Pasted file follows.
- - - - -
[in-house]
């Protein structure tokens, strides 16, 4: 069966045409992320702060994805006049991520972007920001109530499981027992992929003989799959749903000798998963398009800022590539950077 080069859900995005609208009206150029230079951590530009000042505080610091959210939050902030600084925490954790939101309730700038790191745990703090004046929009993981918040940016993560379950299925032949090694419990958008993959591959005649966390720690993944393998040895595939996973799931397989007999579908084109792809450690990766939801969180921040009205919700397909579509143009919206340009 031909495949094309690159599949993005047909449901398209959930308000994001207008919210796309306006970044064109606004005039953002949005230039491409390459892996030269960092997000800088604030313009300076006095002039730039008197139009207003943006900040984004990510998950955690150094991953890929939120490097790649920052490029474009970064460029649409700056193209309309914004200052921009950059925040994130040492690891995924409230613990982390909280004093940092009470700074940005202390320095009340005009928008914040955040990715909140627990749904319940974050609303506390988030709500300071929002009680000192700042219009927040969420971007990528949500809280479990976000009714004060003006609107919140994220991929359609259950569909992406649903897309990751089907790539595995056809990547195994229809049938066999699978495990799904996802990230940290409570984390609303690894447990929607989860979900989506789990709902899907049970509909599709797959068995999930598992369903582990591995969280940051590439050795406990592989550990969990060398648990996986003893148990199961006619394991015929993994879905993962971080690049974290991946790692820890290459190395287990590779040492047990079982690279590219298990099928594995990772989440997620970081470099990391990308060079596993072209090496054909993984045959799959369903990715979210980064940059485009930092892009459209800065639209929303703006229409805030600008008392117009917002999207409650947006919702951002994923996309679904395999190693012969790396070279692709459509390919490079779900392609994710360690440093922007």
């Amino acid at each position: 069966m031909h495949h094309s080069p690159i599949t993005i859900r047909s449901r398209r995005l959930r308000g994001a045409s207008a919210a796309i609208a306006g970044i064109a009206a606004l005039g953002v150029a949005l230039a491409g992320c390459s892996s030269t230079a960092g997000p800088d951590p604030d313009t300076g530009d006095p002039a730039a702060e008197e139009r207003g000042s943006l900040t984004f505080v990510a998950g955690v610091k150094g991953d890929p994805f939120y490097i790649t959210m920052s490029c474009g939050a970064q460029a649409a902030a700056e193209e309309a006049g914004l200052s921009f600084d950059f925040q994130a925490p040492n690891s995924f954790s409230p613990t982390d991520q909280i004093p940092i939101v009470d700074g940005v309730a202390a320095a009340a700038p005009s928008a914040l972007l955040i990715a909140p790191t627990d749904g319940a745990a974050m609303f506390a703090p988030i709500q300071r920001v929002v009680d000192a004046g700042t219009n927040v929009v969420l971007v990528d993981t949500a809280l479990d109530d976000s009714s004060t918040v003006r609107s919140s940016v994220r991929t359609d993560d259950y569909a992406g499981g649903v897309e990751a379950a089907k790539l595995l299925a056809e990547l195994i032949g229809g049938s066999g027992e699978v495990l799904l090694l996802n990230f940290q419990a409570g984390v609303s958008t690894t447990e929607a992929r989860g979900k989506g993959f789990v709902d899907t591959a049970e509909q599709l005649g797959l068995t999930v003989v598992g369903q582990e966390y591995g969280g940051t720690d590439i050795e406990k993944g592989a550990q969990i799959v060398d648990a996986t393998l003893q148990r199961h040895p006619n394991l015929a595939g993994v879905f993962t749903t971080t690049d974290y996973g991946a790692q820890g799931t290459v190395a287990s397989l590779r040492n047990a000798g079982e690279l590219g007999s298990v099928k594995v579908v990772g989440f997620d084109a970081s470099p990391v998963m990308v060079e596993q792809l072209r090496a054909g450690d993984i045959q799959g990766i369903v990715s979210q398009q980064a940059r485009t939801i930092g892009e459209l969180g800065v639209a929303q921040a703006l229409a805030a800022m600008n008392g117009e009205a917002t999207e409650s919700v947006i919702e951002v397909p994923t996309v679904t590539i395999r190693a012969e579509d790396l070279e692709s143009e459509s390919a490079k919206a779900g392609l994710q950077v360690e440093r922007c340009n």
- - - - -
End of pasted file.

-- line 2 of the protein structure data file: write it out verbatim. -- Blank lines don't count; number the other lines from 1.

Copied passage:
């Protein structure tokens, strides 16, 4: 069966045409992320702060994805006049991520972007920001109530499981027992992929003989799959749903000798998963398009800022590539950077 080069859900995005609208009206150029230079951590530009000042505080610091959210939050902030600084925490954790939101309730700038790191745990703090004046929009993981918040940016993560379950299925032949090694419990958008993959591959005649966390720690993944393998040895595939996973799931397989007999579908084109792809450690990766939801969180921040009205919700397909579509143009919206340009 031909495949094309690159599949993005047909449901398209959930308000994001207008919210796309306006970044064109606004005039953002949005230039491409390459892996030269960092997000800088604030313009300076006095002039730039008197139009207003943006900040984004990510998950955690150094991953890929939120490097790649920052490029474009970064460029649409700056193209309309914004200052921009950059925040994130040492690891995924409230613990982390909280004093940092009470700074940005202390320095009340005009928008914040955040990715909140627990749904319940974050609303506390988030709500300071929002009680000192700042219009927040969420971007990528949500809280479990976000009714004060003006609107919140994220991929359609259950569909992406649903897309990751089907790539595995056809990547195994229809049938066999699978495990799904996802990230940290409570984390609303690894447990929607989860979900989506789990709902899907049970509909599709797959068995999930598992369903582990591995969280940051590439050795406990592989550990969990060398648990996986003893148990199961006619394991015929993994879905993962971080690049974290991946790692820890290459190395287990590779040492047990079982690279590219298990099928594995990772989440997620970081470099990391990308060079596993072209090496054909993984045959799959369903990715979210980064940059485009930092892009459209800065639209929303703006229409805030600008008392117009917002999207409650947006919702951002994923996309679904395999190693012969790396070279692709459509390919490079779900392609994710360690440093922007």